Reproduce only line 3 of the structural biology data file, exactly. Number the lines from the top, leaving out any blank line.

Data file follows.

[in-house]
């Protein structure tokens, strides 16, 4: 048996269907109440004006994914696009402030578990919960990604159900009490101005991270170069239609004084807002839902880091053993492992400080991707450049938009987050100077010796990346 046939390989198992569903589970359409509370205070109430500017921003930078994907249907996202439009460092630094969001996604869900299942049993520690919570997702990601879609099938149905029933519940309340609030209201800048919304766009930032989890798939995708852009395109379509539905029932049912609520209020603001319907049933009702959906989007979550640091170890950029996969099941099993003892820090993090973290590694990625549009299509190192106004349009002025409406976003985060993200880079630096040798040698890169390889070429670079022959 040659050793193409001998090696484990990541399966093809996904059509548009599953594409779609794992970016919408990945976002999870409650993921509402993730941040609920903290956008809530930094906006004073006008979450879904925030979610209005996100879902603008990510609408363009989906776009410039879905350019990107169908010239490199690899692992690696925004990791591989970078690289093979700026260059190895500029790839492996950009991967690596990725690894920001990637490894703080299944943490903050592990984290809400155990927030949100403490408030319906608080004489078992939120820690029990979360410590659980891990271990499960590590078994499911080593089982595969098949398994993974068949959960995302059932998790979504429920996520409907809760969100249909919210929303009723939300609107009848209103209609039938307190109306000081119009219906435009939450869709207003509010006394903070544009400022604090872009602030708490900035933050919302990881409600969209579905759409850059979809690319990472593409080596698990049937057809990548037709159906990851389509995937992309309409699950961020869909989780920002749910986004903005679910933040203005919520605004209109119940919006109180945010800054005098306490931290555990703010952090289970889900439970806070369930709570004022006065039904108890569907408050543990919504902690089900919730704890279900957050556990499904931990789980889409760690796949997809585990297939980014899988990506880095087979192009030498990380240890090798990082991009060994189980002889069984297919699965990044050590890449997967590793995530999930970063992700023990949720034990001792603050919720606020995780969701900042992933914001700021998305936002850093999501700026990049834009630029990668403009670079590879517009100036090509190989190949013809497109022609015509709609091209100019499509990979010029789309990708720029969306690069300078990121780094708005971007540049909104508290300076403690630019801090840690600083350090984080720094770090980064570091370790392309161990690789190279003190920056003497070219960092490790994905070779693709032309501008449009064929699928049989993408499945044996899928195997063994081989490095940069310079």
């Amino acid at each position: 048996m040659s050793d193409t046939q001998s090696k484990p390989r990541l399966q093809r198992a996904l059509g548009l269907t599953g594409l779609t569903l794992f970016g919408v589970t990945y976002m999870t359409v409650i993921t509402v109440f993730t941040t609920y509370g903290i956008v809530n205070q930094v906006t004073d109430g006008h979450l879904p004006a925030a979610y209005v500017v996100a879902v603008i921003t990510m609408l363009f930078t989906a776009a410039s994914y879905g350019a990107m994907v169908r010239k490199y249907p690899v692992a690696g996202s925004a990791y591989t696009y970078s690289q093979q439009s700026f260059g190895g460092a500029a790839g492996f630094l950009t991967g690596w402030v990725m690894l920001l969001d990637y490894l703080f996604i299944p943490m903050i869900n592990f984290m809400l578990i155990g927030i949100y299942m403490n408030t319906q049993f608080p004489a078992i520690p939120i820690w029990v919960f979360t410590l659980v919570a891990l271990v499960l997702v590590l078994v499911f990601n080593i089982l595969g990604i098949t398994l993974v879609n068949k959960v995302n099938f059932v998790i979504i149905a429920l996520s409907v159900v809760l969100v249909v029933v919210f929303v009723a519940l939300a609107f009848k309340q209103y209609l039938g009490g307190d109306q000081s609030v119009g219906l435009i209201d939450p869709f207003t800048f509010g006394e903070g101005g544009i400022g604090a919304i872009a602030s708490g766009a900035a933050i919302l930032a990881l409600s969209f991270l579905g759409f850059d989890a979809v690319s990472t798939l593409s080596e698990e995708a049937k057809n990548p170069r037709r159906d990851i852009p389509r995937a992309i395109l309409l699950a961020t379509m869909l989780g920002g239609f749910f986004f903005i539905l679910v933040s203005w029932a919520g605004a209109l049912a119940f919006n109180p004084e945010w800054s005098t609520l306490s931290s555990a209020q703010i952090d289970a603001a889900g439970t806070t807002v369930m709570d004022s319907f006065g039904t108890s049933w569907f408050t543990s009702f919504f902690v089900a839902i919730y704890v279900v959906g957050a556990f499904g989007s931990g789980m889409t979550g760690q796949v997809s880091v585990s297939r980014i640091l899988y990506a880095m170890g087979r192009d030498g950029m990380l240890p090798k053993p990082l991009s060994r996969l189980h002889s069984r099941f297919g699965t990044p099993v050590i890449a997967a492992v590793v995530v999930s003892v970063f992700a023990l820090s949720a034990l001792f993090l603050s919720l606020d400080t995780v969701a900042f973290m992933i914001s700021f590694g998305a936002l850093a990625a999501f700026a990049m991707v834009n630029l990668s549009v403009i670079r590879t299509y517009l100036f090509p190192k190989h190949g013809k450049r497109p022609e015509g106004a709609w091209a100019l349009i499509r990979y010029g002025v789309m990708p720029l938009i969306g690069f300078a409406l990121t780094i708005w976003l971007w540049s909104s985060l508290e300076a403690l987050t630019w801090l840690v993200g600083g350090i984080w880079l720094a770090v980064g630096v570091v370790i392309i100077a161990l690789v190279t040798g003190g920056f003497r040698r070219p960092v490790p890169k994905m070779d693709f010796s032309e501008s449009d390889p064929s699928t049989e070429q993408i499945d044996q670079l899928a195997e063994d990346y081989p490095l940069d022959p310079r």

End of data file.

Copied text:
């Amino acid at each position: 048996m040659s050793d193409t046939q001998s090696k484990p390989r990541l399966q093809r198992a996904l059509g548009l269907t599953g594409l779609t569903l794992f970016g919408v589970t990945y976002m999870t359409v409650i993921t509402v109440f993730t941040t609920y509370g903290i956008v809530n205070q930094v906006t004073d109430g006008h979450l879904p004006a925030a979610y209005v500017v996100a879902v603008i921003t990510m609408l363009f930078t989906a776009a410039s994914y879905g350019a990107m994907v169908r010239k490199y249907p690899v692992a690696g996202s925004a990791y591989t696009y970078s690289q093979q439009s700026f260059g190895g460092a500029a790839g492996f630094l950009t991967g690596w402030v990725m690894l920001l969001d990637y490894l703080f996604i299944p943490m903050i869900n592990f984290m809400l578990i155990g927030i949100y299942m403490n408030t319906q049993f608080p004489a078992i520690p939120i820690w029990v919960f979360t410590l659980v919570a891990l271990v499960l997702v590590l078994v499911f990601n080593i089982l595969g990604i098949t398994l993974v879609n068949k959960v995302n099938f059932v998790i979504i149905a429920l996520s409907v159900v809760l969100v249909v029933v919210f929303v009723a519940l939300a609107f009848k309340q209103y209609l039938g009490g307190d109306q000081s609030v119009g219906l435009i209201d939450p869709f207003t800048f509010g006394e903070g101005g544009i400022g604090a919304i872009a602030s708490g766009a900035a933050i919302l930032a990881l409600s969209f991270l579905g759409f850059d989890a979809v690319s990472t798939l593409s080596e698990e995708a049937k057809n990548p170069r037709r159906d990851i852009p389509r995937a992309i395109l309409l699950a961020t379509m869909l989780g920002g239609f749910f986004f903005i539905l679910v933040s203005w029932a919520g605004a209109l049912a119940f919006n109180p004084e945010w800054s005098t609520l306490s931290s555990a209020q703010i952090d289970a603001a889900g439970t806070t807002v369930m709570d004022s319907f006065g039904t108890s049933w569907f408050t543990s009702f919504f902690v089900a839902i919730y704890v279900v959906g957050a556990f499904g989007s931990g789980m889409t979550g760690q796949v997809s880091v585990s297939r980014i640091l899988y990506a880095m170890g087979r192009d030498g950029m990380l240890p090798k053993p990082l991009s060994r996969l189980h002889s069984r099941f297919g699965t990044p099993v050590i890449a997967a492992v590793v995530v999930s003892v970063f992700a023990l820090s949720a034990l001792f993090l603050s919720l606020d400080t995780v969701a900042f973290m992933i914001s700021f590694g998305a936002l850093a990625a999501f700026a990049m991707v834009n630029l990668s549009v403009i670079r590879t299509y517009l100036f090509p190192k190989h190949g013809k450049r497109p022609e015509g106004a709609w091209a100019l349009i499509r990979y010029g002025v789309m990708p720029l938009i969306g690069f300078a409406l990121t780094i708005w976003l971007w540049s909104s985060l508290e300076a403690l987050t630019w801090l840690v993200g600083g350090i984080w880079l720094a770090v980064g630096v570091v370790i392309i100077a161990l690789v190279t040798g003190g920056f003497r040698r070219p960092v490790p890169k994905m070779d693709f010796s032309e501008s449009d390889p064929s699928t049989e070429q993408i499945d044996q670079l899928a195997e063994d990346y081989p490095l940069d022959p310079r």